While my friends have assured me they are all on holiday-paleo hiatus, I can’t help but want to have some treats for them. We’re having chicken drumsticks for dinner — I’m pretty sure that’s what cavemen ate? — and I have some nuts to get us through the early dinner hours, so we certainly won’t starve. I also, without doing any research, made a batch of marinated olives, which I have since learned die-hard paleos don’t even eat. Oops. I hope my friends were being sincere about their paleo-hiatus statuses. Continue reading
I am all for buying two or three wedges of nice cheeses, plopping them on a cutting board, surrounding them with grapes and nuts and maybe something exotic like quince membrillo, and crossing “make-hors d’oeuvres” off my to-do list.
But every so often it’s nice to present something a teensy more special, more awe-inspiring, more spectacularly delicious. This baked fontina is the favorite party trick of my aunt — not the one that introduced me to salsa di parmigiano, the other one. She serves this bubbling fontina-herb-and-garlic-filled cast-iron skillet just as instructed with lots of crusty bread and swears that not a morsel ever remains. Because it is quite decadent, her other offerings consist of crispy kale chips and radishes with sea salt. My aunties are just full of good ideas. Continue reading
Yesterday I spent the afternoon with two of my aunts in northern Virginia. Over the course of seven hours, we found a reason to use this sauce — salsa di Parmigiano — three times. For our lunch, we spread it onto French bread and made paninis filled with artichoke hearts, golden cherry tomatoes, and fontina cheese; for the children’s dinner, we tossed it with pasta; for our meze-style dinner, we spooned it onto grilled bread, which we ate all evening along with some olives, feta, and various other treats. It was a delicious spread, but this dipping sauce received the most attention by everyone who joined the party.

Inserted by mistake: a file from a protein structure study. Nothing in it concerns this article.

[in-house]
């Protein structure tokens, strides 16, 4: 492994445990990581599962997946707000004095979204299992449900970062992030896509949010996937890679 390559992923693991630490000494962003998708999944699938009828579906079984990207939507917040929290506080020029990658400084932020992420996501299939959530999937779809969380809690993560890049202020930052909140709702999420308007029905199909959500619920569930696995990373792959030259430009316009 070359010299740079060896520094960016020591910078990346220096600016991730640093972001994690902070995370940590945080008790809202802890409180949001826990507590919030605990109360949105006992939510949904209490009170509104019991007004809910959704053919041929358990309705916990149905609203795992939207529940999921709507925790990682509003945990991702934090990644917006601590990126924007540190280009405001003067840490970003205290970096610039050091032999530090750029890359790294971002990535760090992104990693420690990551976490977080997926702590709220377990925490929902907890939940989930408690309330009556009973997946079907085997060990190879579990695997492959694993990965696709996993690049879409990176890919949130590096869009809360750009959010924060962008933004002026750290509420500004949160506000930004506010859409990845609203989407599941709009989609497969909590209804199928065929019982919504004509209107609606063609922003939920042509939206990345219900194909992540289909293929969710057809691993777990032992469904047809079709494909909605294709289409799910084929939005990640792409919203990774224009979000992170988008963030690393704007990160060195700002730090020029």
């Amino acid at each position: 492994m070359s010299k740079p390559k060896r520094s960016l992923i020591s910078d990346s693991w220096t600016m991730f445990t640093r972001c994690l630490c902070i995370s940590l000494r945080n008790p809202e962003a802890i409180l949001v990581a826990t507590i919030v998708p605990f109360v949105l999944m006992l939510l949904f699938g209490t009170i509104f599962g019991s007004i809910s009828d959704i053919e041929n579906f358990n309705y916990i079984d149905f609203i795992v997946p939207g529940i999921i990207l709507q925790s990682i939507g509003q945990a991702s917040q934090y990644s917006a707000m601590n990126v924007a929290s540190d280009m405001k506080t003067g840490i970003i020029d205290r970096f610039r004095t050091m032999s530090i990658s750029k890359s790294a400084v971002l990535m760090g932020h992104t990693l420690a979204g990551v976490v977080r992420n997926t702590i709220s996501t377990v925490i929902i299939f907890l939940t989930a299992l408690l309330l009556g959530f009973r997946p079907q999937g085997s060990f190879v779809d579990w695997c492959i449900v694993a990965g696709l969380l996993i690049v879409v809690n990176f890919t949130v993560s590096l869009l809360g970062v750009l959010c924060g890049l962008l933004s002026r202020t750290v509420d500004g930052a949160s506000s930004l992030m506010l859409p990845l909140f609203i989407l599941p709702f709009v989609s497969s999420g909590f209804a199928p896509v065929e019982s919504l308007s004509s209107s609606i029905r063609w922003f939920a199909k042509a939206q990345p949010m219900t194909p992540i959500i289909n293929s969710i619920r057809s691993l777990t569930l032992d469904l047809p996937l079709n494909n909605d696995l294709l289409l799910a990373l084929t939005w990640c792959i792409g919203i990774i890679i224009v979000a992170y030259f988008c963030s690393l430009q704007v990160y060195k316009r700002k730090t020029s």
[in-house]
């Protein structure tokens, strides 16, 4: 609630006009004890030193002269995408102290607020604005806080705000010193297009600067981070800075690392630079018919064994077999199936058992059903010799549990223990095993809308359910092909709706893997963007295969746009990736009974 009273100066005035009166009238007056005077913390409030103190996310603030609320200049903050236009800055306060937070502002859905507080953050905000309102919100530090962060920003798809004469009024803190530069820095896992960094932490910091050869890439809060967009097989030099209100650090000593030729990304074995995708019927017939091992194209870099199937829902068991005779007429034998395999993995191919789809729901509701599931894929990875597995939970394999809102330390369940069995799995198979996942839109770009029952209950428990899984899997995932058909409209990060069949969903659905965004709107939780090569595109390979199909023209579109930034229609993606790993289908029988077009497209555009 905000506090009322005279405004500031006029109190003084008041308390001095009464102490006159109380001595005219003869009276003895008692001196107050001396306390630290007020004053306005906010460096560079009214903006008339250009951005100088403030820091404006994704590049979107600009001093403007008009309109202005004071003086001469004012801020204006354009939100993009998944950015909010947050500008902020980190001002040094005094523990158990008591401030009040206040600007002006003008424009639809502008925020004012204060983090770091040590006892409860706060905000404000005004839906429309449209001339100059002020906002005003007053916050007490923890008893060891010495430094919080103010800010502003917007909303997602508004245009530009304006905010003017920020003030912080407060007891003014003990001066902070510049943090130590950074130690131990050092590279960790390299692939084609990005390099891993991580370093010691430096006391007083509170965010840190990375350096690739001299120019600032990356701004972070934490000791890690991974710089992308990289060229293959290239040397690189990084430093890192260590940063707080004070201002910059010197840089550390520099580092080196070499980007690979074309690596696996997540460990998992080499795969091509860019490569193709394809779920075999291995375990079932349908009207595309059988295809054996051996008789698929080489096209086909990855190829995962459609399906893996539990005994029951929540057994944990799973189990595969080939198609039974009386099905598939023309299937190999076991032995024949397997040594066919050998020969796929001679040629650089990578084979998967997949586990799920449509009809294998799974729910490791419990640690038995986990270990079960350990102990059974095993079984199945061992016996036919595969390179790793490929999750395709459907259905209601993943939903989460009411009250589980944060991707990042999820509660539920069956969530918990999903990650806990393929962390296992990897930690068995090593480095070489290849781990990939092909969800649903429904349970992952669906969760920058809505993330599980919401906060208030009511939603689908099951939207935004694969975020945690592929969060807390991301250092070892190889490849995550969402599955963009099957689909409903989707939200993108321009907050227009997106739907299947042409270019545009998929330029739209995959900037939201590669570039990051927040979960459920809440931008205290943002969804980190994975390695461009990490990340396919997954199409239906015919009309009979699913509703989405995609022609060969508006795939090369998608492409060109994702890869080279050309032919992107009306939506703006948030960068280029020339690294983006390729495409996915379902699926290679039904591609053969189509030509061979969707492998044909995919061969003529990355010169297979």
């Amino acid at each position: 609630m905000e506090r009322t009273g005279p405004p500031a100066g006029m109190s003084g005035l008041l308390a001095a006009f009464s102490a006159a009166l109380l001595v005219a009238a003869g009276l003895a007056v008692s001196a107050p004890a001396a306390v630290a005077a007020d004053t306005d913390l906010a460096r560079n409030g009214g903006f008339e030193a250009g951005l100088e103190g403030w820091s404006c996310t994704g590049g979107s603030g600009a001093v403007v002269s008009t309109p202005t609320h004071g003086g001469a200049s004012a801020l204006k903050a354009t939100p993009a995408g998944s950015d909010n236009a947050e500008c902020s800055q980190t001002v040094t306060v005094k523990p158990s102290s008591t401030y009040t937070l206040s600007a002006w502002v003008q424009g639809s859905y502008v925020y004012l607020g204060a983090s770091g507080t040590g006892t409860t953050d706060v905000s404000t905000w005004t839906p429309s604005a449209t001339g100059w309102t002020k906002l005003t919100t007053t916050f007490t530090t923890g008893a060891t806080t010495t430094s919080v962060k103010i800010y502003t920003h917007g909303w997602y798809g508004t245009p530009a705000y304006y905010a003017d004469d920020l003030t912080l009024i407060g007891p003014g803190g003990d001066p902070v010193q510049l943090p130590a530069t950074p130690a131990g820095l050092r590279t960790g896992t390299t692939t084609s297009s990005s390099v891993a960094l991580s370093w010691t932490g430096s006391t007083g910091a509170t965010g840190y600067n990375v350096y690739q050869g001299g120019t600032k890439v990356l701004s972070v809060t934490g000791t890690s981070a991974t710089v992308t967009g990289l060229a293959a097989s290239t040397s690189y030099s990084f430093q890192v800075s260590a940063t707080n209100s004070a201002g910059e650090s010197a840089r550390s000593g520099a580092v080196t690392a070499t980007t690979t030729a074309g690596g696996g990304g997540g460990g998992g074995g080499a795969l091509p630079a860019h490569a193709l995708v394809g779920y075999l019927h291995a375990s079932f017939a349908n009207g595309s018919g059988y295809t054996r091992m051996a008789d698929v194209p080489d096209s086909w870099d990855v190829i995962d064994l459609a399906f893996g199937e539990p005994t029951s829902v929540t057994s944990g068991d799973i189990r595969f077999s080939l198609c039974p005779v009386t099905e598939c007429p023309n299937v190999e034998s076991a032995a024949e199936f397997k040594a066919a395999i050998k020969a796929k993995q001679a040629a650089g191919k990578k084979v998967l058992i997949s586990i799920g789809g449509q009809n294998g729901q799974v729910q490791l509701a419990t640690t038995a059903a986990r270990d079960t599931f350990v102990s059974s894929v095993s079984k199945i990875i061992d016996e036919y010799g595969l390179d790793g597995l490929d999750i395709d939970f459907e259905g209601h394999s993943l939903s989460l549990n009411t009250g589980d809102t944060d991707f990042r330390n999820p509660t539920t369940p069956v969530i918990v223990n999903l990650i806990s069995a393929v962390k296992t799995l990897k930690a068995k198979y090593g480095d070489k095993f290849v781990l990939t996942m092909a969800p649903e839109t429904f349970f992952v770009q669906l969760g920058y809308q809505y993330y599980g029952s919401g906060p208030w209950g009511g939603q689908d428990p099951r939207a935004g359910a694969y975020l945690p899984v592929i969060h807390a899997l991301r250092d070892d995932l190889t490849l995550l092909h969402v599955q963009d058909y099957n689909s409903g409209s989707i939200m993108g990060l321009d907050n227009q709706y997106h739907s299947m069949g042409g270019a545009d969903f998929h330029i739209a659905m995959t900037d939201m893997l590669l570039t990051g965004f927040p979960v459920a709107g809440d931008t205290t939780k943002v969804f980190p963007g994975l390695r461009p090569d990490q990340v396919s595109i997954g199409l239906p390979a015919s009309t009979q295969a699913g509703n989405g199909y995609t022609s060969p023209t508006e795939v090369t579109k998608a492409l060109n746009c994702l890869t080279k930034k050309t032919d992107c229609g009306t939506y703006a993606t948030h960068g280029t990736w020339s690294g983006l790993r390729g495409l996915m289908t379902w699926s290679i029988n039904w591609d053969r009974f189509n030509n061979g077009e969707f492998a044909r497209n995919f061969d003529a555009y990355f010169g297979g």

This is a nice little sauce to know. Made mostly in the food processor, it comes together in less than ten minutes and makes enough to last you for weeks. Apparently, at Michael Chiarello’s Bottega, every table receives a bowl of the sauce along with crispy bread before the main courses arrive. Sounds heavenly. Continue reading